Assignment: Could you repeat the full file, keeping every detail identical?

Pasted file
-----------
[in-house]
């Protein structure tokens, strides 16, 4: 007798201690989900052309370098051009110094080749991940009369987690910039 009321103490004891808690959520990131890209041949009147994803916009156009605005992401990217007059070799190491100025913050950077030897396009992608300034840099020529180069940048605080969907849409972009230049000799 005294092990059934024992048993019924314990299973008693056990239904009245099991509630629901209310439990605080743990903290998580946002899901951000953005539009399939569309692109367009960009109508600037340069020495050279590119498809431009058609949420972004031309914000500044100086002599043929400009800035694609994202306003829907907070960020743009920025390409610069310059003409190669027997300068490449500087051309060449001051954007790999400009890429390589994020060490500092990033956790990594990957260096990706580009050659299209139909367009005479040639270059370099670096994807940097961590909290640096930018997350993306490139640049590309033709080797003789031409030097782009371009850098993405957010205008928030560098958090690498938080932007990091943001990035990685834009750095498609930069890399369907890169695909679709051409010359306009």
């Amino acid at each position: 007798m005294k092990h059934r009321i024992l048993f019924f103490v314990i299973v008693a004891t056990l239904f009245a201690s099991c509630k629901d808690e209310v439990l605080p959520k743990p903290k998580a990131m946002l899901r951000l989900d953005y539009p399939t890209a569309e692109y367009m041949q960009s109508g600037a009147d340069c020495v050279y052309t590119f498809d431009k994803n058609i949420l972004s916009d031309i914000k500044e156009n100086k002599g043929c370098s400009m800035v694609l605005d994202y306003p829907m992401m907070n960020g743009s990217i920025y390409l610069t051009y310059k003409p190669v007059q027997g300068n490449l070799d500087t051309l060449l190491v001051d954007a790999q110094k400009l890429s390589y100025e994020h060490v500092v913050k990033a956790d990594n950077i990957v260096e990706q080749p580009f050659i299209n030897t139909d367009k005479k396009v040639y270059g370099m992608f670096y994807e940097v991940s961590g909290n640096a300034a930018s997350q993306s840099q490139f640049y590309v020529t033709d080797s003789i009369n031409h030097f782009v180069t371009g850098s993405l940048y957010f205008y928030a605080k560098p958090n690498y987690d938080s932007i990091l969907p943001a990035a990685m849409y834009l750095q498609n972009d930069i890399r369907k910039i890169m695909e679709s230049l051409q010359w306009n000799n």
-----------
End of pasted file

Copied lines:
[in-house]
């Protein structure tokens, strides 16, 4: 007798201690989900052309370098051009110094080749991940009369987690910039 009321103490004891808690959520990131890209041949009147994803916009156009605005992401990217007059070799190491100025913050950077030897396009992608300034840099020529180069940048605080969907849409972009230049000799 005294092990059934024992048993019924314990299973008693056990239904009245099991509630629901209310439990605080743990903290998580946002899901951000953005539009399939569309692109367009960009109508600037340069020495050279590119498809431009058609949420972004031309914000500044100086002599043929400009800035694609994202306003829907907070960020743009920025390409610069310059003409190669027997300068490449500087051309060449001051954007790999400009890429390589994020060490500092990033956790990594990957260096990706580009050659299209139909367009005479040639270059370099670096994807940097961590909290640096930018997350993306490139640049590309033709080797003789031409030097782009371009850098993405957010205008928030560098958090690498938080932007990091943001990035990685834009750095498609930069890399369907890169695909679709051409010359306009």
């Amino acid at each position: 007798m005294k092990h059934r009321i024992l048993f019924f103490v314990i299973v008693a004891t056990l239904f009245a201690s099991c509630k629901d808690e209310v439990l605080p959520k743990p903290k998580a990131m946002l899901r951000l989900d953005y539009p399939t890209a569309e692109y367009m041949q960009s109508g600037a009147d340069c020495v050279y052309t590119f498809d431009k994803n058609i949420l972004s916009d031309i914000k500044e156009n100086k002599g043929c370098s400009m800035v694609l605005d994202y306003p829907m992401m907070n960020g743009s990217i920025y390409l610069t051009y310059k003409p190669v007059q027997g300068n490449l070799d500087t051309l060449l190491v001051d954007a790999q110094k400009l890429s390589y100025e994020h060490v500092v913050k990033a956790d990594n950077i990957v260096e990706q080749p580009f050659i299209n030897t139909d367009k005479k396009v040639y270059g370099m992608f670096y994807e940097v991940s961590g909290n640096a300034a930018s997350q993306s840099q490139f640049y590309v020529t033709d080797s003789i009369n031409h030097f782009v180069t371009g850098s993405l940048y957010f205008y928030a605080k560098p958090n690498y987690d938080s932007i990091l969907p943001a990035a990685m849409y834009l750095q498609n972009d930069i890399r369907k910039i890169m695909e679709s230049l051409q010359w306009n000799n």